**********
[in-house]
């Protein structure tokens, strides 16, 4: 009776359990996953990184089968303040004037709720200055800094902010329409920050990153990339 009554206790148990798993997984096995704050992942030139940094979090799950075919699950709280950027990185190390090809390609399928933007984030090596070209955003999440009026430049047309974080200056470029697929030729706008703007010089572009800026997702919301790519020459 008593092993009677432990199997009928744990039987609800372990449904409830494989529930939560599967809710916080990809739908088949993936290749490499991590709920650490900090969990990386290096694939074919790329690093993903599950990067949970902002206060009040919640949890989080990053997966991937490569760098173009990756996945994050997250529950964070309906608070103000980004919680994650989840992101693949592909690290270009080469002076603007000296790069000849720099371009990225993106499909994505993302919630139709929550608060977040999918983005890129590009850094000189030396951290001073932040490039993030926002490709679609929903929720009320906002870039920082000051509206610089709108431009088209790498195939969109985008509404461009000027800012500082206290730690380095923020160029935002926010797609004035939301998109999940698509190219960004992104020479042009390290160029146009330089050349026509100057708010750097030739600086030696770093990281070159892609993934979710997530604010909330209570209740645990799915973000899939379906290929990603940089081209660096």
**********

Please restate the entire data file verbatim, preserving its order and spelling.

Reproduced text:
[in-house]
């Protein structure tokens, strides 16, 4: 009776359990996953990184089968303040004037709720200055800094902010329409920050990153990339 009554206790148990798993997984096995704050992942030139940094979090799950075919699950709280950027990185190390090809390609399928933007984030090596070209955003999440009026430049047309974080200056470029697929030729706008703007010089572009800026997702919301790519020459 008593092993009677432990199997009928744990039987609800372990449904409830494989529930939560599967809710916080990809739908088949993936290749490499991590709920650490900090969990990386290096694939074919790329690093993903599950990067949970902002206060009040919640949890989080990053997966991937490569760098173009990756996945994050997250529950964070309906608070103000980004919680994650989840992101693949592909690290270009080469002076603007000296790069000849720099371009990225993106499909994505993302919630139709929550608060977040999918983005890129590009850094000189030396951290001073932040490039993030926002490709679609929903929720009320906002870039920082000051509206610089709108431009088209790498195939969109985008509404461009000027800012500082206290730690380095923020160029935002926010797609004035939301998109999940698509190219960004992104020479042009390290160029146009330089050349026509100057708010750097030739600086030696770093990281070159892609993934979710997530604010909330209570209740645990799915973000899939379906290929990603940089081209660096």